Get government out of bedroomsSex trade is legally banned in this country. The anti-prostitution law is a good statutory example of an act disallowed without thorough consideration of whether the act should be subject to punishment. The court challenged the law and referred the question of constitutionality to the Constitutional Court because it cannot explain and argue punishment through legal reasoning.
When the sex trade is characterized as illegal, it is because it can undermine social order and interest in healthy sexual practices. But how to define healthy sex and what the state can do to protect it are debatable. Let’s first examine the argument by prohibitionists.
First of all, they contend the sex trade is immoral because sexual activities occur outside marriage. That logic could be extended to all sexual relationships between unmarried people. Their reasoning could stretch to the preposterous conclusion that the state can punish any single people engaged in sexual acts.
Second, they claim sex for money is unhealthy because the practice is not based on love and intimacy. But there are many couples in loveless marriages. Should they, too, be subject to punishment for their mechanical sexual acts? The notion of punishing people for having sex without intimacy - or love - is ridiculous.
Third, they argue against the commercialization of sex even in a capitalist society. Sex is part of human personality and trade in sexual services would be placing humans as sex objects for sale. There can be no doubt that pimping and forced sex, just as trade in human organs, should be strictly prohibited. But selling sex for money does not necessarily shift ownership of the organ used in sexual act to another. The term “selling” is wrongly applied in the first place. Sexual trade is not sales of an object, but services according to the needs of the other party. It is wrong to criminalize a person for prostitution with the argument that it is trade in human organs when it is not.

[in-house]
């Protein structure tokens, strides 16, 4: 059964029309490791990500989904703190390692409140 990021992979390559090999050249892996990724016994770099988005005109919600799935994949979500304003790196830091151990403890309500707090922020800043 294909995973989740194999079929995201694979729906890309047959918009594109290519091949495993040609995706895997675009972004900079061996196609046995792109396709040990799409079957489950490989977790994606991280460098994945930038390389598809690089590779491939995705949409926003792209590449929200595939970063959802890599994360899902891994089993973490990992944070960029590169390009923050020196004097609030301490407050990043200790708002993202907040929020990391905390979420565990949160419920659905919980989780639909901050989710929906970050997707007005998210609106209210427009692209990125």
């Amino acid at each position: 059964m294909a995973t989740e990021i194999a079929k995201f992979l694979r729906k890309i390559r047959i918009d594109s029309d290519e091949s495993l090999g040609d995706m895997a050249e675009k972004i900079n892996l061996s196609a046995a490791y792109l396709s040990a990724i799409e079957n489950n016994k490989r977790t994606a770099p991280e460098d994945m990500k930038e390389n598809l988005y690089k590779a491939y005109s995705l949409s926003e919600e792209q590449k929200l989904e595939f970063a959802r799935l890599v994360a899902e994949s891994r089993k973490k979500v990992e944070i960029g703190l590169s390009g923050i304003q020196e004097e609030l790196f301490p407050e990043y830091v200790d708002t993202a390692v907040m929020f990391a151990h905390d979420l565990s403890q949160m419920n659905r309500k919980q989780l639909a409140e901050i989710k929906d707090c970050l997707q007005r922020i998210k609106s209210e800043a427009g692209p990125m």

Fourth, prostitution opponents also see it as a form of violence against women. But prostitutes are exploited because their services are illegal and subject to punishment. Even if women are unfairly and cruelly treated by pimps, they cannot be legally protected because they, too, are prosecuted as criminals when caught for receiving payment for their acts. Does it make sense to prosecute a victim in order to prevent unfair violence and exploitation? It should be those who exploit the women who are punished.
Free choice in sex is a basic constitutional right. A person has the right to choose who, when and how he or she becomes sexually involved with another. Whether that person wants to pay for sex should be a private choice and not a matter for the state to interfere with through enforcement of criminal law. Those engaged in prostitution do so because they do not have other, better means to make a living. They should be pitied, not punished. Criminalizing them is an excess of state authority.
The author is a professor at Chung-Ang University Law School.